Criminal Justice Certificate Programs and Classes

You will have many career options with a certificate in criminal justice, including work in law enforcement, homeland security or the corrections system. Find out about undergraduate and graduate certificate programs, and learn about the courses that are required. Schools offering Criminal Justice degrees can also be found in these popular choices.

What You Need to Know

Students can earn a certificate in criminal justice through undergraduate and graduate programs. Along the way, you'll learn the fundamentals of investigation, law enforcement and the justice system. Some certificate programs offer an entranceway into a higher degree, as well.

CertificatesUndergraduate and graduate certificate programs
Courses Juvenile detention and delinquency, corrections, probation, security, law enforcement, investigations, criminal and constitutional law, rules of evidence
Career OptionsCorrections, law enforcement, security, private investigation, bail bondsman

What Type of Undergraduate Certificate Can I Earn?

You can enroll in an undergraduate certificate program to complement an associate's or bachelor's degree program, although the certificate program can also stand alone. You can find certificate programs in general criminal justice or in more specialized subfields, such as law enforcement, corrections, forensic investigation or homeland security. As part of the advanced coursework, students might be required to take an internship, which may be held over the summer or during the school year.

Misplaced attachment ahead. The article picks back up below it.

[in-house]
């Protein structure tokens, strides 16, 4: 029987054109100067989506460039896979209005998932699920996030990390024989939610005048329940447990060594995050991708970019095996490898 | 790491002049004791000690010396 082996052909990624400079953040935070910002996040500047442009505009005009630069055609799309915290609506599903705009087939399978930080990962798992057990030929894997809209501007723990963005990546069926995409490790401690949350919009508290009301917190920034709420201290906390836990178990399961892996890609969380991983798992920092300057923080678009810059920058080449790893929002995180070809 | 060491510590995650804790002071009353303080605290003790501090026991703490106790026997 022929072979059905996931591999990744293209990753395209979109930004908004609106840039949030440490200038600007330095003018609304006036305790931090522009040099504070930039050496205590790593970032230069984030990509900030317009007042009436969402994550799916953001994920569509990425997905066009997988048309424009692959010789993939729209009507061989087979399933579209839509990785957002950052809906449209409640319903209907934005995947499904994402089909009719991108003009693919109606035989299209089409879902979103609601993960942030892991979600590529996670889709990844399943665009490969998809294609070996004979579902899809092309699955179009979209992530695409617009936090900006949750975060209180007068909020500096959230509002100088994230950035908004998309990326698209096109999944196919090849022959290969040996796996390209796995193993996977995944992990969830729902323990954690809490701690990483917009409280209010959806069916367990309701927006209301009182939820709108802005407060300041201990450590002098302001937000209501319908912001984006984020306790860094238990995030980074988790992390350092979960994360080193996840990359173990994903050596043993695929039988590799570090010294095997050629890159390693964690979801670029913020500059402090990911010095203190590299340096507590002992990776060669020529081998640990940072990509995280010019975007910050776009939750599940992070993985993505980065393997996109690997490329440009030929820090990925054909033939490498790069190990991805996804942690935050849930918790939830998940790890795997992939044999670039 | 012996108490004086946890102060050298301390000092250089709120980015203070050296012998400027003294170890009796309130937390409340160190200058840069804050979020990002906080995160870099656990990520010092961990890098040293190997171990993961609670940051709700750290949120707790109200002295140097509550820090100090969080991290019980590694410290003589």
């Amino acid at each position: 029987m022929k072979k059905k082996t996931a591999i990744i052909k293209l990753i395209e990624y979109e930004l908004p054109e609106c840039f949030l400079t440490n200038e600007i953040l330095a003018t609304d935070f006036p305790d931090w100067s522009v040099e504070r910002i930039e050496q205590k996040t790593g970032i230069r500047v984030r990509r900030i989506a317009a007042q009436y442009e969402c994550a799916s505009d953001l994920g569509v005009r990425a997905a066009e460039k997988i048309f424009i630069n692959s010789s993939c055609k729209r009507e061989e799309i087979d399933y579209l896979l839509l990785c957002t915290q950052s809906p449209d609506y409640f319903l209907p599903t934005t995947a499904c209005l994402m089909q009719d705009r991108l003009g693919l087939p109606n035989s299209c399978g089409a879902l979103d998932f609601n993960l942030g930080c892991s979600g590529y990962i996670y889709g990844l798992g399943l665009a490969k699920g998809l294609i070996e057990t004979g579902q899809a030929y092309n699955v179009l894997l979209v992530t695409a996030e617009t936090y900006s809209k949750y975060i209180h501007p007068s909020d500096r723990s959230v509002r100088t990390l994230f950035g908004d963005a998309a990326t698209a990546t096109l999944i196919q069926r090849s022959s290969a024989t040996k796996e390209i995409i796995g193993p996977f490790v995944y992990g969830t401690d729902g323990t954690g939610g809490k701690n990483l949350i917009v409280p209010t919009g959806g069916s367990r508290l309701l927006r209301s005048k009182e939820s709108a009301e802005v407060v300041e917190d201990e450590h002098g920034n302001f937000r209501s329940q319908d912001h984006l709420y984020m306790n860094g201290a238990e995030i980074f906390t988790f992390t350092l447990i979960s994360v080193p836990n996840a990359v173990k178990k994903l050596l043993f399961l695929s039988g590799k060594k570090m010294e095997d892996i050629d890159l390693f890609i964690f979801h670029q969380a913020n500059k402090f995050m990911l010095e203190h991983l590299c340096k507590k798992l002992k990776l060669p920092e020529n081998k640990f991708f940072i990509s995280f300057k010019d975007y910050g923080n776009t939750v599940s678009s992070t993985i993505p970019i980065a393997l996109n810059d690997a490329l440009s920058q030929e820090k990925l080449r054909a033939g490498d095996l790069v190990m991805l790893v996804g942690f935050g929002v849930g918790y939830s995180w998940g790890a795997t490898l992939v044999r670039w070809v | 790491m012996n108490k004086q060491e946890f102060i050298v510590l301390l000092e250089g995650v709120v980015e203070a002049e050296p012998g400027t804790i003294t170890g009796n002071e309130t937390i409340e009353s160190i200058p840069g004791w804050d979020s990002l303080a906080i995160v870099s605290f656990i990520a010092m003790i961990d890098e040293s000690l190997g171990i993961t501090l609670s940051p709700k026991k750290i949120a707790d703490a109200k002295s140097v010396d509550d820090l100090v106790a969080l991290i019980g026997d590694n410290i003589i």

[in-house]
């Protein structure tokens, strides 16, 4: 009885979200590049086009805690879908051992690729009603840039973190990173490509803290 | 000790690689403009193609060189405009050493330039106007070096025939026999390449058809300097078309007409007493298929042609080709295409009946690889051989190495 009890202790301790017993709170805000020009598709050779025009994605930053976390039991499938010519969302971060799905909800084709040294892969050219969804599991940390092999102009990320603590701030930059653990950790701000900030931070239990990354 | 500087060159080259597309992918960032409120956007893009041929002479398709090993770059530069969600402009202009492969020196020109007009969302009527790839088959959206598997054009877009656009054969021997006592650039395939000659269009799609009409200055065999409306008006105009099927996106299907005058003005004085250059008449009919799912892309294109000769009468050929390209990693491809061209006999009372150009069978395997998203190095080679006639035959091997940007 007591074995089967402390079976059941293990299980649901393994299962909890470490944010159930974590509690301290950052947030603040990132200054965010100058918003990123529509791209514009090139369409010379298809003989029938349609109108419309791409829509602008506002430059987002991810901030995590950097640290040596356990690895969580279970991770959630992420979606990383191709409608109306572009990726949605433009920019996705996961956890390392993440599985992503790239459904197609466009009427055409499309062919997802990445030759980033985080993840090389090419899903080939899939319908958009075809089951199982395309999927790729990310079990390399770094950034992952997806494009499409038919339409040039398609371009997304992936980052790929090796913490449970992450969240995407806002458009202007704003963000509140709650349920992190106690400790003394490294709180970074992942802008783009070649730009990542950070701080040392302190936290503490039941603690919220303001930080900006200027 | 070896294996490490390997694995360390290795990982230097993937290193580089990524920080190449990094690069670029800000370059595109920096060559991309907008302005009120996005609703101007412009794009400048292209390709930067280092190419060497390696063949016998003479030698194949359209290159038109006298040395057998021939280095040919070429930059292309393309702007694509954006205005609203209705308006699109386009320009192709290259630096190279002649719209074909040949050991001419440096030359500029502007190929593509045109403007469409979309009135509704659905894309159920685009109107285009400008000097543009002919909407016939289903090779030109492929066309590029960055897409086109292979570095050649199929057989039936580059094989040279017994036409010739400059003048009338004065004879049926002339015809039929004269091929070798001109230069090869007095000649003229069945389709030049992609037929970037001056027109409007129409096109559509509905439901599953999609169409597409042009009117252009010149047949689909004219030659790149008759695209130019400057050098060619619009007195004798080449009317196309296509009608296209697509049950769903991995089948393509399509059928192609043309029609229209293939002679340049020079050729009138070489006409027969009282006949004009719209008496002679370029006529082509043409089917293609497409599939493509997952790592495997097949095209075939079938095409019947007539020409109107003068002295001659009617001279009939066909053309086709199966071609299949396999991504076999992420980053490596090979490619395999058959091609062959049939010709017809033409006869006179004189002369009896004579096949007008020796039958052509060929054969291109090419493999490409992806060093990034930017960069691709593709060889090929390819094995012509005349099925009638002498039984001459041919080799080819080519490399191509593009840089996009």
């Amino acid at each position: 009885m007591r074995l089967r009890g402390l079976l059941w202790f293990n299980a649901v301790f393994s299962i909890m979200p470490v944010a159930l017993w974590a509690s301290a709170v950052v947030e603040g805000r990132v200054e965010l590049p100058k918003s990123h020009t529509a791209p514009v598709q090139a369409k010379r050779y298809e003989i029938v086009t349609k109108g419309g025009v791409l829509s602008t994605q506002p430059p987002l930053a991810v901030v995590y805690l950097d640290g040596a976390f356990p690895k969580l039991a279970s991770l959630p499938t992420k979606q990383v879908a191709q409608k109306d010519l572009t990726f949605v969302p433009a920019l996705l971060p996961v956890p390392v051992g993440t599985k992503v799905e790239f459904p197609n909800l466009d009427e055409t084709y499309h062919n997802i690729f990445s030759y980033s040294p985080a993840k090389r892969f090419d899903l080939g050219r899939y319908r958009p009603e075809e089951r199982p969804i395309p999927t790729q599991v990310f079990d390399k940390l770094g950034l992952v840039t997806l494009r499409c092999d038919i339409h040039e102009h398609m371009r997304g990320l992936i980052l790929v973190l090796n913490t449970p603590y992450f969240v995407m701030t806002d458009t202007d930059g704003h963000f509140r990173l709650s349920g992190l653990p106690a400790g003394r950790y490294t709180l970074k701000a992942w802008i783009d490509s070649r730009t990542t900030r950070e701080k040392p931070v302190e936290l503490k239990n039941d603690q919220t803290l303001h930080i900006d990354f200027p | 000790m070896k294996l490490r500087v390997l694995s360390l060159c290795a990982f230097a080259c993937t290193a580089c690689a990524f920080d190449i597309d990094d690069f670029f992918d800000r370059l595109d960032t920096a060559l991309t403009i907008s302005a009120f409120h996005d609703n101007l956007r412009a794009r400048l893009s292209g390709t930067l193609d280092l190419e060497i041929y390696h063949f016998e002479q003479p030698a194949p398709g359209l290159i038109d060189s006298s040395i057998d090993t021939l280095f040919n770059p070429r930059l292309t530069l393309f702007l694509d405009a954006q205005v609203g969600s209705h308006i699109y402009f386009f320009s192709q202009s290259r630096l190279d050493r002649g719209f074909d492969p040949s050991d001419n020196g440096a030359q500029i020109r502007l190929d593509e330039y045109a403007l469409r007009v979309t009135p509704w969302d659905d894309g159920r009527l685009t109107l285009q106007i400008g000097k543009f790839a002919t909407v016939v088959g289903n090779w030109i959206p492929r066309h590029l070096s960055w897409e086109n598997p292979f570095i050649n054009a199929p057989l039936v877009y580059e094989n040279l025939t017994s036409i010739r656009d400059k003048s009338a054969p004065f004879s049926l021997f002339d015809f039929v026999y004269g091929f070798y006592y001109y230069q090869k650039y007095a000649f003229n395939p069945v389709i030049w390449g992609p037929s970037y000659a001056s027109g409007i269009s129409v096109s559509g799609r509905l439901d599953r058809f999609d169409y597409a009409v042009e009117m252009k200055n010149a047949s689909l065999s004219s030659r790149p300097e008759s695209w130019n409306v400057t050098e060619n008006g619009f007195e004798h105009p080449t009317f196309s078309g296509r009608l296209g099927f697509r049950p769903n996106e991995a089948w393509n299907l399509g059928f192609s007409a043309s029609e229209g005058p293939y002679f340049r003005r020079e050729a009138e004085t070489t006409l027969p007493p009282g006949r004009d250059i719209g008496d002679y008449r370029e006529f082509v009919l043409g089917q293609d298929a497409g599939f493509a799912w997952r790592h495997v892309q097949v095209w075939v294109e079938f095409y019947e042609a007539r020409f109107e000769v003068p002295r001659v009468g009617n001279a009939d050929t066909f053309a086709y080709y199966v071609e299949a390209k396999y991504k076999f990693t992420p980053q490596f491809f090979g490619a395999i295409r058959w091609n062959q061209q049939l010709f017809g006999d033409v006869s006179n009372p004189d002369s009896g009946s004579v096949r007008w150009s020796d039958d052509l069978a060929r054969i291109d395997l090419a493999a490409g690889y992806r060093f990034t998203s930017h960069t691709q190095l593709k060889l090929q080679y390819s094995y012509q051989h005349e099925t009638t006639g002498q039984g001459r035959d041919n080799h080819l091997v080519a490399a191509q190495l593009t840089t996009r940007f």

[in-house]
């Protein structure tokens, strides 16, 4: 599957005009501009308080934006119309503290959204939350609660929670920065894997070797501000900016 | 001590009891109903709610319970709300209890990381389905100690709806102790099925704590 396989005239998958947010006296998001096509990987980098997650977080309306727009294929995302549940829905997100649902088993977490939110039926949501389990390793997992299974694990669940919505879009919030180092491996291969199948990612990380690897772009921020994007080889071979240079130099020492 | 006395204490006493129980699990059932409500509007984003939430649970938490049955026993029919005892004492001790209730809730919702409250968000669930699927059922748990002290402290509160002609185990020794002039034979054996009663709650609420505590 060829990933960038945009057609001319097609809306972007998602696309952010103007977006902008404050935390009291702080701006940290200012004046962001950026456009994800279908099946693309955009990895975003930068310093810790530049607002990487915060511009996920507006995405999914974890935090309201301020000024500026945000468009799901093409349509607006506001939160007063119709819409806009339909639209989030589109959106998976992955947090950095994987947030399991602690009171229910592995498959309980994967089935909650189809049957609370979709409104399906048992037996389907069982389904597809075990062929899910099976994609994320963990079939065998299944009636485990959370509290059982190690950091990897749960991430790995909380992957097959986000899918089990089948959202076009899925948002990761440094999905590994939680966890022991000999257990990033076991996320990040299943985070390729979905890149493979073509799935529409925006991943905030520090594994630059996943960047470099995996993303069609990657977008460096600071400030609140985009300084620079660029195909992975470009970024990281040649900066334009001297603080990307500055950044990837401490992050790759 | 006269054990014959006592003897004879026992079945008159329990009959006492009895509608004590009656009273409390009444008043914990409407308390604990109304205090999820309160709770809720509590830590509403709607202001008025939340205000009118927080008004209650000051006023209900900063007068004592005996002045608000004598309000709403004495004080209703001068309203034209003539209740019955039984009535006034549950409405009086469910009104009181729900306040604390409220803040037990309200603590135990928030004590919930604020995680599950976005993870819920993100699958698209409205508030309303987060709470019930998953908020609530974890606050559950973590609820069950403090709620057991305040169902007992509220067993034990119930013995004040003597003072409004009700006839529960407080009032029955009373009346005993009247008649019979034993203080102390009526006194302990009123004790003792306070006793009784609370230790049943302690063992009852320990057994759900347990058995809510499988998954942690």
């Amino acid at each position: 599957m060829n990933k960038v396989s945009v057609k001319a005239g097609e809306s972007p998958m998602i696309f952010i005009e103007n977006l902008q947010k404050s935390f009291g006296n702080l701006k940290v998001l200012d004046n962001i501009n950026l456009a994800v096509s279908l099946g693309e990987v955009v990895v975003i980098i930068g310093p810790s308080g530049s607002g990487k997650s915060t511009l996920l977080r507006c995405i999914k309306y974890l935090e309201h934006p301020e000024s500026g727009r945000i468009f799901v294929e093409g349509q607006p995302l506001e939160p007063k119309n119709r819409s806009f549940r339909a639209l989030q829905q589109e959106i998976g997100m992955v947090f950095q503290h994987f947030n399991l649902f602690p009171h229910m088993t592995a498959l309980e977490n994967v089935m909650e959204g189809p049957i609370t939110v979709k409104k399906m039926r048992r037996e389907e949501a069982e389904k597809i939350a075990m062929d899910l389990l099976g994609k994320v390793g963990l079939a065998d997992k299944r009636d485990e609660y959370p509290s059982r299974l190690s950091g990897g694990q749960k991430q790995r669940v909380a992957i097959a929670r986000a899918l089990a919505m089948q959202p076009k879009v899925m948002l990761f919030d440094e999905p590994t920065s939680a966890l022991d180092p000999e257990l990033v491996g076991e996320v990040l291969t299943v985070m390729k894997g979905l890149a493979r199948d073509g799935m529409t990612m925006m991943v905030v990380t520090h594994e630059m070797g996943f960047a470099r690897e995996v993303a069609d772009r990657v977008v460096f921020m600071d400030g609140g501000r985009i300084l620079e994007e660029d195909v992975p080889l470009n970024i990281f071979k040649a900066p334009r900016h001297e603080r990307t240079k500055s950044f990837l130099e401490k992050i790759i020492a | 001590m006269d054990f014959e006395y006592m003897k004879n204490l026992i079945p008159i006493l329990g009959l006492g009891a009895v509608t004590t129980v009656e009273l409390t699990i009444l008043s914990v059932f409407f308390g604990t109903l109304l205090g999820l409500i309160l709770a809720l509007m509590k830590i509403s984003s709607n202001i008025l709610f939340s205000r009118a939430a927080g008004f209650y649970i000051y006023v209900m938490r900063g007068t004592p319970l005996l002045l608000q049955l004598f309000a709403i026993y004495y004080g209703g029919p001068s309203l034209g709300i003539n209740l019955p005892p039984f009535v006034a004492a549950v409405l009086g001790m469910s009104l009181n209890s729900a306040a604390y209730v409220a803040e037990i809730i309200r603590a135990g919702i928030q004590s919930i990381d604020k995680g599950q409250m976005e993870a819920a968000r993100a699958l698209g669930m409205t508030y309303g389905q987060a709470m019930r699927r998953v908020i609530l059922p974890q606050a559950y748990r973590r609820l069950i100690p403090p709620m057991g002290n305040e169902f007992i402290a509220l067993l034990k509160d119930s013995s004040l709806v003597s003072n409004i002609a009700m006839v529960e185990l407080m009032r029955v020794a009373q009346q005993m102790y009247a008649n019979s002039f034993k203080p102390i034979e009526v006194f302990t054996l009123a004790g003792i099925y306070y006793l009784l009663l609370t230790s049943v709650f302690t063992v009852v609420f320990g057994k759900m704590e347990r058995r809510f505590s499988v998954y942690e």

What Kind of Graduate Certificate Can I Earn?

Graduate certificate programs in criminal justice are designed for those who currently work in the field and want to add to their skills, as well as for aspiring criminal justice professionals. To apply to a graduate certificate program, you typically must hold a bachelor's degree from an accredited college or university. A graduate certificate program can prepare students for entrance into a master's degree program, such as a Master of Science in Criminal Justice. Some schools may have specific transfer requirements for this transition, such as requiring students to achieve a certain grade point average in their courses to be eligible for a master's degree program.

What Courses Might I Take?

Your coursework covers how the U.S. Constitution protects the rights of both victims and those accused of crimes. You'll learn about the various areas of criminal justice, including juvenile detention, corrections, probation, security, law enforcement and investigations. You might also take courses in these topics:

  • Criminal and constitutional law
  • Juvenile delinquency
  • Rules of evidence and criminal investigation techniques
  • Addiction
  • Child abuse

To continue researching, browse degree options below for course curriculum, prerequisites and financial aid information. Or, learn more about the subject by reading the related articles below:

  • 1. Degree Options:
The schools in the listing below are not free and may include sponsored content but are popular choices among our users. Tuition and costs will vary across programs and locations. Be sure to always request tuition information before starting a program.

Popular Schools

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